In states where power providers are still vertically integrated — owning both generation plants and power lines — utilities use modeling software to put together their integrated resource plans (IRPs) and submit those to regulators for approval. Before the stay, when the rule was still in effect, utilities would include the CPP requirements as certainties in their IRP processes. But now, what was previously a determined factor in those models will now be less than certain, Kavulla said.
“Given the uncertainty of the rule, you take what had been baked into modeling software and you expose it to what's called stochasticity — you broaden the range of uncertainty of the subject variable,” Kavulla said. “So, rather than saying we know that in 2022 carbon has to reduce by this much, you say in 2022 we introduce an element to this model that suggests carbon will have to reduce from X% to Y%, and then you run that through the model in a kind of simulation that results in thousands of iterations.”
“In other words,” he said, “you incorporate risk uncertainty into the model rather than a determined direction of where you're going based on a law that's actually in effect.”
The result of these IRP models can have a significant impact on utility planning processes, Kavulla said. When uncertainty increases, utilities are discouraged from making hard capital investments, and that could affect their decision-making around new renewables, gas plants, transmission and other grid infrastructure and technologies.
While the IRP process applies mostly to vertically-integrated utilities, generators in restructured markets like PJM or ISO-New England are unlikely make big investments either.
“Those guys have a completely different market, and for the generators out there I doubt they'd make any capital investments anyways because market prices are so low at the moment,” Kavulla said. “They're completely depressed.”
The injection of uncertainty gets at the heart of one of the main benefits offered by the Clean Power Plan, according to its backers. After the plan was finalized in August 2015, representatives from the Natural Resources Defense Council, which helped craft the plan, explained that one of its biggest upsides would be providing certainty to utilities and clean energy investors about what carbon reductions would be required, and when.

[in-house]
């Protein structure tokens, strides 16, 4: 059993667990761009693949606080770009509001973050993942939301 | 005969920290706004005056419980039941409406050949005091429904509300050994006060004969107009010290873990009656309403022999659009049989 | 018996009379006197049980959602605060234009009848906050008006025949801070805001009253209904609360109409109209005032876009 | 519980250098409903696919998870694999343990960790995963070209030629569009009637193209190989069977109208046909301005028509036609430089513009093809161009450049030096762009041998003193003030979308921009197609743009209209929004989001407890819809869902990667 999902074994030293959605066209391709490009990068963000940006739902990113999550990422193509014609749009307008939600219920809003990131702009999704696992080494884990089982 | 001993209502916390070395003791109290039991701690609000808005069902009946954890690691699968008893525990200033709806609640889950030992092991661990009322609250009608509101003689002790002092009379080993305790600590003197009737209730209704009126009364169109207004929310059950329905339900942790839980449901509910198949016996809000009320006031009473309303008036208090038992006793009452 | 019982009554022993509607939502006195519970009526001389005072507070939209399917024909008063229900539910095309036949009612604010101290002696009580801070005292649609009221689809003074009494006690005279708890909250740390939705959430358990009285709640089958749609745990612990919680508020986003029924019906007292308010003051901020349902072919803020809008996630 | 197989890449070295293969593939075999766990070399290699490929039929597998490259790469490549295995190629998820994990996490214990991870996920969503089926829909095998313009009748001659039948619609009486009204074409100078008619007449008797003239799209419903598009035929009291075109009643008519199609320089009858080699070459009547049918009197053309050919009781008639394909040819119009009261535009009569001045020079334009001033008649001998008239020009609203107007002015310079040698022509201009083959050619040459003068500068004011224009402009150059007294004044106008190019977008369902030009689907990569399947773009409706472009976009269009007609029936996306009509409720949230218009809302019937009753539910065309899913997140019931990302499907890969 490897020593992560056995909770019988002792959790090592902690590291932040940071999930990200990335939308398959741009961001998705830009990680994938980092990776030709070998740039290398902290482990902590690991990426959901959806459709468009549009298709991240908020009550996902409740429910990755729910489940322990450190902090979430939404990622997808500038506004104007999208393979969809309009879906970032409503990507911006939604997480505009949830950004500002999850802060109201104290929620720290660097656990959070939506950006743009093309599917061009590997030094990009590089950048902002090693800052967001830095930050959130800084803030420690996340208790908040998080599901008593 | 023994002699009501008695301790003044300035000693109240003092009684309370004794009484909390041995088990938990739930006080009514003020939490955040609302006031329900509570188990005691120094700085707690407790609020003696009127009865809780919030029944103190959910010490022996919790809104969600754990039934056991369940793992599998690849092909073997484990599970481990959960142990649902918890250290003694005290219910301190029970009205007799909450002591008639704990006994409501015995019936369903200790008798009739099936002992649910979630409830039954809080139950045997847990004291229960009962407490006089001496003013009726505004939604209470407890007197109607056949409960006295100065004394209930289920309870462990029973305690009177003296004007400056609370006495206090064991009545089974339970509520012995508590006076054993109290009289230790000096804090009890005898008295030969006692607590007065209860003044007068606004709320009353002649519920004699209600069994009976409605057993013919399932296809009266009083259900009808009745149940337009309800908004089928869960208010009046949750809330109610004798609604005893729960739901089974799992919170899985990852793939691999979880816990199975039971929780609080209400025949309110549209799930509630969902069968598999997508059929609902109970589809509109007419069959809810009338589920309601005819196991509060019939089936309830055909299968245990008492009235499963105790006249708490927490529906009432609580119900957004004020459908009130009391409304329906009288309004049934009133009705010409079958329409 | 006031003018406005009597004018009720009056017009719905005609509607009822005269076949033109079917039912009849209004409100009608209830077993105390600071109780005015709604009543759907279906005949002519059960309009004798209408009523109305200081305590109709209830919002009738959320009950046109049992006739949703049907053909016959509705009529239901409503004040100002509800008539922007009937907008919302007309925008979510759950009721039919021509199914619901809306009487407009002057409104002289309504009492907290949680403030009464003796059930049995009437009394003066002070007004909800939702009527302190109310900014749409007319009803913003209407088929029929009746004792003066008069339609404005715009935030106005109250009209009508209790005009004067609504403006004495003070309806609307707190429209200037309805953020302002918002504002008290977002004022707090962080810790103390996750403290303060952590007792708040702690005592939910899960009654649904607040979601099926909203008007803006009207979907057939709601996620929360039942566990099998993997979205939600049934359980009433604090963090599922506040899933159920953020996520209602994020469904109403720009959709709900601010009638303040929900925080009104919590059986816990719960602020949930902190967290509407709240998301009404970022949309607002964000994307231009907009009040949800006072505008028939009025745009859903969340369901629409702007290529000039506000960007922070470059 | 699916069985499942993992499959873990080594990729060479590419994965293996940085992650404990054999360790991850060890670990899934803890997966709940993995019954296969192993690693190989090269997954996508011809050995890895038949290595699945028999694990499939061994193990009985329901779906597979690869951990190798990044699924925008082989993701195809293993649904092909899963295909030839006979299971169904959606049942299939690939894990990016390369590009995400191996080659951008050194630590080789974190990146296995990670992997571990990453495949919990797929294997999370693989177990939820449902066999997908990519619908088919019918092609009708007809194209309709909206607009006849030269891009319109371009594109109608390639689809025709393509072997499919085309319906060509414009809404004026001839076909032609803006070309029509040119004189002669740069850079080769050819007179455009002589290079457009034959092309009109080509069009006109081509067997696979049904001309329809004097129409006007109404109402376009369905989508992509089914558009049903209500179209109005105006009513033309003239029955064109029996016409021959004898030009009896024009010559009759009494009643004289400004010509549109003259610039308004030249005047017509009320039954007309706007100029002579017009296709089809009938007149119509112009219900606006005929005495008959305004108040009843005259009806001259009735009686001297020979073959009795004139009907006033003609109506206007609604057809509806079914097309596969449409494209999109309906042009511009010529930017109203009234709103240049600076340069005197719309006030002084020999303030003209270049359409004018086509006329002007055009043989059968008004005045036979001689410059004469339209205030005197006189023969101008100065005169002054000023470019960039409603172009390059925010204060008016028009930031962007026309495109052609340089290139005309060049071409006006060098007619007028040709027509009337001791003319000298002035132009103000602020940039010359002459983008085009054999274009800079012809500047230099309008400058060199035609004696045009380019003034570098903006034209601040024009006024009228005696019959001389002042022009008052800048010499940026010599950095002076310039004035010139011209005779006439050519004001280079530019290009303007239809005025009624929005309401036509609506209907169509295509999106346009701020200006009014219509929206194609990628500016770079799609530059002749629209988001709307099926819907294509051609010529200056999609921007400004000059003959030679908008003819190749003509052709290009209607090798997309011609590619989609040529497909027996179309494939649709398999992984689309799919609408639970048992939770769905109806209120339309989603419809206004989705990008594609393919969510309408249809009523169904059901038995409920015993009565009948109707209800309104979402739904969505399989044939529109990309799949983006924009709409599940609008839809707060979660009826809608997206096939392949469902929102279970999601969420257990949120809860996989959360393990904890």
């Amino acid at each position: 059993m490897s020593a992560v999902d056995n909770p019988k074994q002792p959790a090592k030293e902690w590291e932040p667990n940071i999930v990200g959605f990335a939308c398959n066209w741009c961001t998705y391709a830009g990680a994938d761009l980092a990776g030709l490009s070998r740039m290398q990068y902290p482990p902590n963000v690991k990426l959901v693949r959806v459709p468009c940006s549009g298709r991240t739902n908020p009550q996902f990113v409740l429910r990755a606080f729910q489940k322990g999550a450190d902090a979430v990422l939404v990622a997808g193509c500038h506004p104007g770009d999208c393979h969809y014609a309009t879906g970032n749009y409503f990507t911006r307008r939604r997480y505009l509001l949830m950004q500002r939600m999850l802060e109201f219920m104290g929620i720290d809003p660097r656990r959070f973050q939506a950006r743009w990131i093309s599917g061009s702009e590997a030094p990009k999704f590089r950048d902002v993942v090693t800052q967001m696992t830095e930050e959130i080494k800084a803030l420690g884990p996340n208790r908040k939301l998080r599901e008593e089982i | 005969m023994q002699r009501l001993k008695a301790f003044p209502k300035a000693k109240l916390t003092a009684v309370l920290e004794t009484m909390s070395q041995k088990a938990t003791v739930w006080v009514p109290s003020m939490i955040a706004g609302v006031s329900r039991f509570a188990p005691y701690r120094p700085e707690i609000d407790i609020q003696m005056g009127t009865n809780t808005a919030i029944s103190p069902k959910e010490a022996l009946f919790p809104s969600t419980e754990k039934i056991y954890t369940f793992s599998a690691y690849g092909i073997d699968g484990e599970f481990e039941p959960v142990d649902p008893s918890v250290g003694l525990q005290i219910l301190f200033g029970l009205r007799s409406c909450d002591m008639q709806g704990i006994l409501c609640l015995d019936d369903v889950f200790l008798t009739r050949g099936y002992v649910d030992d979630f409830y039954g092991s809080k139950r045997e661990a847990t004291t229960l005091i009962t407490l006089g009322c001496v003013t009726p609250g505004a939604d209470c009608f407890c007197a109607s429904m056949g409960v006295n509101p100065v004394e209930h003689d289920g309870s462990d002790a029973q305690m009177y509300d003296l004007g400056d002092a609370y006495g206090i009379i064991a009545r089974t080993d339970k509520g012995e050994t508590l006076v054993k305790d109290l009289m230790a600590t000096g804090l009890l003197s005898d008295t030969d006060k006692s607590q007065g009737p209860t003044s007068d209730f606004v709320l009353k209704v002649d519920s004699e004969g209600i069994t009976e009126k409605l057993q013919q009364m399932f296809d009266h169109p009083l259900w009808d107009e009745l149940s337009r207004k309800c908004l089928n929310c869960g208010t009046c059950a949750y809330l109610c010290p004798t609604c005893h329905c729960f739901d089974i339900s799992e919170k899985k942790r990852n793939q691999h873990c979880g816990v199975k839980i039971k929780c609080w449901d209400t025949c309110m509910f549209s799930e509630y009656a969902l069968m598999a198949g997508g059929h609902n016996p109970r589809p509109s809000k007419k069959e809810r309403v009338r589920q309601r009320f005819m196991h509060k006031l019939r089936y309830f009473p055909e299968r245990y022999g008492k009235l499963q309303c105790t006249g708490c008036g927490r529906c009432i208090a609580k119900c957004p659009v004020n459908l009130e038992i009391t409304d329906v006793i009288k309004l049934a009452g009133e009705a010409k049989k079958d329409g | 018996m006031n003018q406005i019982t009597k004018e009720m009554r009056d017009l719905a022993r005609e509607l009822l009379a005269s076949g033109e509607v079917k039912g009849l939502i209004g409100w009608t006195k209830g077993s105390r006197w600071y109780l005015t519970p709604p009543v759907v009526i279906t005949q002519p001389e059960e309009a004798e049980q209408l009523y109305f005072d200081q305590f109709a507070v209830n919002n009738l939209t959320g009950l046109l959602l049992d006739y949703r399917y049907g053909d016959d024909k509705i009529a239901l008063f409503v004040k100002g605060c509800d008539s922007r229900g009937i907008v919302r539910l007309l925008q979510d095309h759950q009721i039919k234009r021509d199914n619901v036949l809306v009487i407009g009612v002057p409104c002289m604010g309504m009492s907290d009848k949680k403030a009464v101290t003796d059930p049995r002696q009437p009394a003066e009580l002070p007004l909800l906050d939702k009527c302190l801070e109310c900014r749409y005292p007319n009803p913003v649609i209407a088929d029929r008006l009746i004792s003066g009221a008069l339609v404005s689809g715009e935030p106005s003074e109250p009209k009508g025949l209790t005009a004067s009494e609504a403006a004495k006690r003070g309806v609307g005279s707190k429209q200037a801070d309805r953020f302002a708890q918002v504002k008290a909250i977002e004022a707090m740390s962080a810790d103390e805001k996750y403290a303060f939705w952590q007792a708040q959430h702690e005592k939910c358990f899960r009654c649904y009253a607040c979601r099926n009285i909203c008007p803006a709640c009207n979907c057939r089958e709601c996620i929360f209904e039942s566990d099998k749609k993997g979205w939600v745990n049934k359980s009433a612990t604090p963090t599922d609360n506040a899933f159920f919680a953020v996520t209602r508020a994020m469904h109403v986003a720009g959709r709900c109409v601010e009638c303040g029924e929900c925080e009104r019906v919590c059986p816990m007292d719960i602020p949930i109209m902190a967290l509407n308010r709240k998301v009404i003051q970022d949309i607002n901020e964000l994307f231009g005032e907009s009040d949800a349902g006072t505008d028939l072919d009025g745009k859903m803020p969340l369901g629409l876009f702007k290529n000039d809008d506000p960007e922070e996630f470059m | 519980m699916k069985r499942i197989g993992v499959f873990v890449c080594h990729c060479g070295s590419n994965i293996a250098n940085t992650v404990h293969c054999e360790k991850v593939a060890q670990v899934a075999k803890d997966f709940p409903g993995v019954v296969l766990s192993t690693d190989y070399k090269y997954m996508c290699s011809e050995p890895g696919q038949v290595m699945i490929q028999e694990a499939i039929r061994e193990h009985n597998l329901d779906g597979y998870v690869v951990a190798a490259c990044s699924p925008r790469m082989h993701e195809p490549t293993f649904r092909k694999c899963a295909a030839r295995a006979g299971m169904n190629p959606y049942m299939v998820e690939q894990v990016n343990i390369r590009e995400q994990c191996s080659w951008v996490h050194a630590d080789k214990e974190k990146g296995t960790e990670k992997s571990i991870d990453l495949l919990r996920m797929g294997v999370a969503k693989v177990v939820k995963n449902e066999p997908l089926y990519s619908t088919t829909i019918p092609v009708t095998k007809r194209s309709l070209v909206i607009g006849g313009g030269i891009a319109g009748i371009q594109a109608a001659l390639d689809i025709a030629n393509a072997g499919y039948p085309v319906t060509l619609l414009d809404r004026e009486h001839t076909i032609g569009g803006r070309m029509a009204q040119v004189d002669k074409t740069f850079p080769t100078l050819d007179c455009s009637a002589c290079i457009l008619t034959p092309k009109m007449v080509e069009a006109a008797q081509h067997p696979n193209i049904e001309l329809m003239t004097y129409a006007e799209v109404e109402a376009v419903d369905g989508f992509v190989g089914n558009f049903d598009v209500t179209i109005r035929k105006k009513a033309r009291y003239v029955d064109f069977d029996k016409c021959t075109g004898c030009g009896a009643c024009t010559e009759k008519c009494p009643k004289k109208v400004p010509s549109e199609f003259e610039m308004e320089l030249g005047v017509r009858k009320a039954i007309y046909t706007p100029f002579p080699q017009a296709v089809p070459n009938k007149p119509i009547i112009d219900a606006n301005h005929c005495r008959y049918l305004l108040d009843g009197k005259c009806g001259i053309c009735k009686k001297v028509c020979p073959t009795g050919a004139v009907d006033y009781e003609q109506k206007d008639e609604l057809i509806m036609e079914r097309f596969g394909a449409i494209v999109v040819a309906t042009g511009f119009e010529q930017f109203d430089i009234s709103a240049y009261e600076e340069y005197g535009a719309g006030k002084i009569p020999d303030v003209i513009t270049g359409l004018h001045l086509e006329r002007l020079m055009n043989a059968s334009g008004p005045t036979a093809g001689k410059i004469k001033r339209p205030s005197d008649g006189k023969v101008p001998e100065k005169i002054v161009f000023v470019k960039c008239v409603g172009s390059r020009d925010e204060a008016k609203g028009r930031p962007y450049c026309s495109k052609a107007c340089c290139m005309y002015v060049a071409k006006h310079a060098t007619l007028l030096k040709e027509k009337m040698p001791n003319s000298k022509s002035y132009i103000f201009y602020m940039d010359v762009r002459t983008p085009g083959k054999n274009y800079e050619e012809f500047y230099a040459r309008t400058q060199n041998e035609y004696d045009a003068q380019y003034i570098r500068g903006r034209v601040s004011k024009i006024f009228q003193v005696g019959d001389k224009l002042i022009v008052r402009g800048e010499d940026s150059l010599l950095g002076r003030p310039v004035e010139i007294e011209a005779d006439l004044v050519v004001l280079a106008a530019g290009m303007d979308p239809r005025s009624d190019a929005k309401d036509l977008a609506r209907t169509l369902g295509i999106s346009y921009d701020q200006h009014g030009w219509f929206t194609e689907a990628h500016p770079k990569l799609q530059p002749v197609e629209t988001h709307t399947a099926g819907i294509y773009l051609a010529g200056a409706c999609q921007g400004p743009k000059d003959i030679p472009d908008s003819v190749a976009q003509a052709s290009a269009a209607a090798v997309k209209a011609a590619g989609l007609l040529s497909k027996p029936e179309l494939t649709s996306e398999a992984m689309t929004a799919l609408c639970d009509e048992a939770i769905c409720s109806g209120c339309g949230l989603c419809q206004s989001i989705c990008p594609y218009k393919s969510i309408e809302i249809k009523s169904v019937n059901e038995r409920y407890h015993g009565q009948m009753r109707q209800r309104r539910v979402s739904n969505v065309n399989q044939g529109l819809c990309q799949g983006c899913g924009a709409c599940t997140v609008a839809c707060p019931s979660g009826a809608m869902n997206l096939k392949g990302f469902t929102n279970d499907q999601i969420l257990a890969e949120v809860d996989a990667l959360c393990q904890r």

With that certainty removed, even power providers that want to offer a cleaner product may hesitate to make any big moves. But it also could be the case that the modesty of the CPP targets could mean many states meet them through clean energy investments even before the original compliance period was set to begin in 2022. The Rhodium Group expects 30 GW of renewable energy capacity growth from 2016 to 2021 by virtue of the tax credit extensions, and this will likely “enable the power sector to meet CPP compliance solely through this near- and mid-term renewables build,” Director John Larsen told Utility Dive.
The theory that other policies — like tax credits or state renewables standards — are teaming up with market forces to push the clean energy transition faster than the CPP envisioned is probably correct, Kavulla said.
“Inasmuch as the statement is that the Clean Power Plan isn't even the primary driver of this and either policies or market fundamentals are — that's probably true,” he said. “I mean, people were planning to incorporate the risk of there being a carbon price into their utility planning models even before there was a Clean Power Plan, so I assume that continues.”
Even so, the CPP stay could have a chilling effect on investments after the renewable tax credits wind down in the early 2020s. In general, Kavulla said sector leaders need to be more specific in talking about how the likely two-year delay of the plan will affect compliance planning and investment decisions. Too often, he said, leaders at the EPA and supportive state regulatory agencies speak in “very general terms, like, ‘We’re still going to plan for it.’”
“If people are going to talk intelligently about planning and what it means for the utility industry, you need to talk about the modeling software and the actual planning process that informs utilities' judgements,” he said. “The big question within that is whether you bake in an assumption that a carbon reduction is law and needs to be planned for regardless of the cost, or whether that carbon reduction is maybe just something that could happen.”
“Even if it's weighted to an 80% probability,” he said, “it's still an uncertainty.”